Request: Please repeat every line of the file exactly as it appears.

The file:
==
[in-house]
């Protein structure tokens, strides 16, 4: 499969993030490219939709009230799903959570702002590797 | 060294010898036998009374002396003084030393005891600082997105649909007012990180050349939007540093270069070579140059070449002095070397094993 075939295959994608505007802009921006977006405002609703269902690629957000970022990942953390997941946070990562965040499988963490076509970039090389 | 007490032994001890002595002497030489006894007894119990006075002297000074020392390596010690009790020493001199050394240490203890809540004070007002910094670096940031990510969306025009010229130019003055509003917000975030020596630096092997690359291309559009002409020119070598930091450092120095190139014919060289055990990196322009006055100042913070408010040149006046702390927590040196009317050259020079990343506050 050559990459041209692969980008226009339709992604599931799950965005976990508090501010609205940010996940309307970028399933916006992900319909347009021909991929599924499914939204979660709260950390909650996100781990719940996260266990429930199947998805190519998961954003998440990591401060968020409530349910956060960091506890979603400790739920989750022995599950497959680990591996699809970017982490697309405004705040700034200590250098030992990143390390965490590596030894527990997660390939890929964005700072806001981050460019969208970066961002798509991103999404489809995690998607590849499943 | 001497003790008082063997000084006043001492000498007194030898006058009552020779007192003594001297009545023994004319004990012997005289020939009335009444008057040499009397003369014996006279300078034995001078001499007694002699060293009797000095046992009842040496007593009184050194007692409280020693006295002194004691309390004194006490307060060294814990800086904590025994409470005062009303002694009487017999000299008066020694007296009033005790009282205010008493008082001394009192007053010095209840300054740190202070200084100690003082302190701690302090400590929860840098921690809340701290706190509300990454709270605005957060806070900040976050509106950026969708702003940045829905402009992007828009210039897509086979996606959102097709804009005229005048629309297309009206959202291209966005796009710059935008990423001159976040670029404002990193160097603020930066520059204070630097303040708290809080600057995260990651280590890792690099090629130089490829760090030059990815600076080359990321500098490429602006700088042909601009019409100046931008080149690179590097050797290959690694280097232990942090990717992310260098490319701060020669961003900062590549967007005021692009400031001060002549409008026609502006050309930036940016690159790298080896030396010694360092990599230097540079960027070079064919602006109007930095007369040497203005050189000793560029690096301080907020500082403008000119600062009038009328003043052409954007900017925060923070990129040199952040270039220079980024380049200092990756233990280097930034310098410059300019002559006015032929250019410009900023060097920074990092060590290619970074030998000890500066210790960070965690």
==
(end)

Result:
[in-house]
């Protein structure tokens, strides 16, 4: 499969993030490219939709009230799903959570702002590797 | 060294010898036998009374002396003084030393005891600082997105649909007012990180050349939007540093270069070579140059070449002095070397094993 075939295959994608505007802009921006977006405002609703269902690629957000970022990942953390997941946070990562965040499988963490076509970039090389 | 007490032994001890002595002497030489006894007894119990006075002297000074020392390596010690009790020493001199050394240490203890809540004070007002910094670096940031990510969306025009010229130019003055509003917000975030020596630096092997690359291309559009002409020119070598930091450092120095190139014919060289055990990196322009006055100042913070408010040149006046702390927590040196009317050259020079990343506050 050559990459041209692969980008226009339709992604599931799950965005976990508090501010609205940010996940309307970028399933916006992900319909347009021909991929599924499914939204979660709260950390909650996100781990719940996260266990429930199947998805190519998961954003998440990591401060968020409530349910956060960091506890979603400790739920989750022995599950497959680990591996699809970017982490697309405004705040700034200590250098030992990143390390965490590596030894527990997660390939890929964005700072806001981050460019969208970066961002798509991103999404489809995690998607590849499943 | 001497003790008082063997000084006043001492000498007194030898006058009552020779007192003594001297009545023994004319004990012997005289020939009335009444008057040499009397003369014996006279300078034995001078001499007694002699060293009797000095046992009842040496007593009184050194007692409280020693006295002194004691309390004194006490307060060294814990800086904590025994409470005062009303002694009487017999000299008066020694007296009033005790009282205010008493008082001394009192007053010095209840300054740190202070200084100690003082302190701690302090400590929860840098921690809340701290706190509300990454709270605005957060806070900040976050509106950026969708702003940045829905402009992007828009210039897509086979996606959102097709804009005229005048629309297309009206959202291209966005796009710059935008990423001159976040670029404002990193160097603020930066520059204070630097303040708290809080600057995260990651280590890792690099090629130089490829760090030059990815600076080359990321500098490429602006700088042909601009019409100046931008080149690179590097050797290959690694280097232990942090990717992310260098490319701060020669961003900062590549967007005021692009400031001060002549409008026609502006050309930036940016690159790298080896030396010694360092990599230097540079960027070079064919602006109007930095007369040497203005050189000793560029690096301080907020500082403008000119600062009038009328003043052409954007900017925060923070990129040199952040270039220079980024380049200092990756233990280097930034310098410059300019002559006015032929250019410009900023060097920074990092060590290619970074030998000890500066210790960070965690």